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About EKT

Epsilon Kappa Tau is a local sorority founded at Otterbein University in Westerville, Ohio. We have 35 active members as well as hundreds of alumni. Since our founding in 1917, we have lived by our guiding principle of "love and honor". We believe that the strength of the group is the individual and the strength of the individual is the group, and we seek to honor this ideal in our daily lives by serving others, involving ourselves in campus life at Otterbein, and welcoming members from all walks of life and perspectives into our chapter.

Our History

Sisters from 1969

In the years prior to 1917, Literary Societies were organized for men and women to gather and socialize as well as discuss their classes. These societies were more or less like modern-day fraternities and sororities. But in this time of Otterbein’s history, Greek organizations were banned. The Philatheia, a women’s society, was very strong. Within this diverse group of women, there were five members who recognized their common ties of friendship, ideals, and purpose. In 1917, these 5 women, Lois Clark, Evelyn Darling, Vera Stair, Bertha Hancock, and Rena Rayot felt the need to create an organization to strengthen and unify the ties between them. In secrecy, the women met faithfully once a week in room 310 of Cochran Hall to plan their newly found organization, The Arbutus Club.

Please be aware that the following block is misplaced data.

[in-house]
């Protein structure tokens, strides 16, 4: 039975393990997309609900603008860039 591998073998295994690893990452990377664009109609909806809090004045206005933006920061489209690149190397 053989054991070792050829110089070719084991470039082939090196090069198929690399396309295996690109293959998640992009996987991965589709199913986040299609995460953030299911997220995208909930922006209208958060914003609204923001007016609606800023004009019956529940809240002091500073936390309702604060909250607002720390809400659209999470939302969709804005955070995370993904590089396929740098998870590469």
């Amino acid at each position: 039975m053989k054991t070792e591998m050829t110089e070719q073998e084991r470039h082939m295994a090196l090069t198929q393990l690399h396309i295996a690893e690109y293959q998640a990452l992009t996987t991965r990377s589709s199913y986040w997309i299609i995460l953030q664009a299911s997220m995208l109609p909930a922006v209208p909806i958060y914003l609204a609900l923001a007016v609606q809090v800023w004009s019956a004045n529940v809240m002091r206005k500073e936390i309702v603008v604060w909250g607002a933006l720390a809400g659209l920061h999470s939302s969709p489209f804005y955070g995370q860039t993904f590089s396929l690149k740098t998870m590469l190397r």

During the first meetings, the group adopted the five-petaled pink Arbutus flower as their symbol.  Bertha Hancock was fond of this flower because of her wonderful memories of the sweet smell it left in the hills of her hometown in Pennsylvania. "Eros Kai Timi", meaning "love and honor" in Greek, was chosen as their motto. The Greek letters Epsilon Kappa Tau were adopted, even though reference to Greek organizations was forbidden.

When asked what the letters EKT meant, the women replied "Earnestness, Kindness, and Truth".  


The existence of several groups came to the attention of the faculty in 1918 and steps were taken to disband them. All the groups, especially The Arbutus Club, fought for their right to exist. Finally, in 1922, the college authorities recognized these groups’ existence and removed the ban on Greek communities.  


Epsilon Kappa Tau has been active ever since. The Arbutus Club has remained true to the ideals of the five founding sisters throughout its years on Otterbein’s campus. Once members are united in the sisterhood of EKT, they are linked forever with the ties of friendship and unity that are created during their college years, and they too become a part of the history of Epsilon Kappa Tau.

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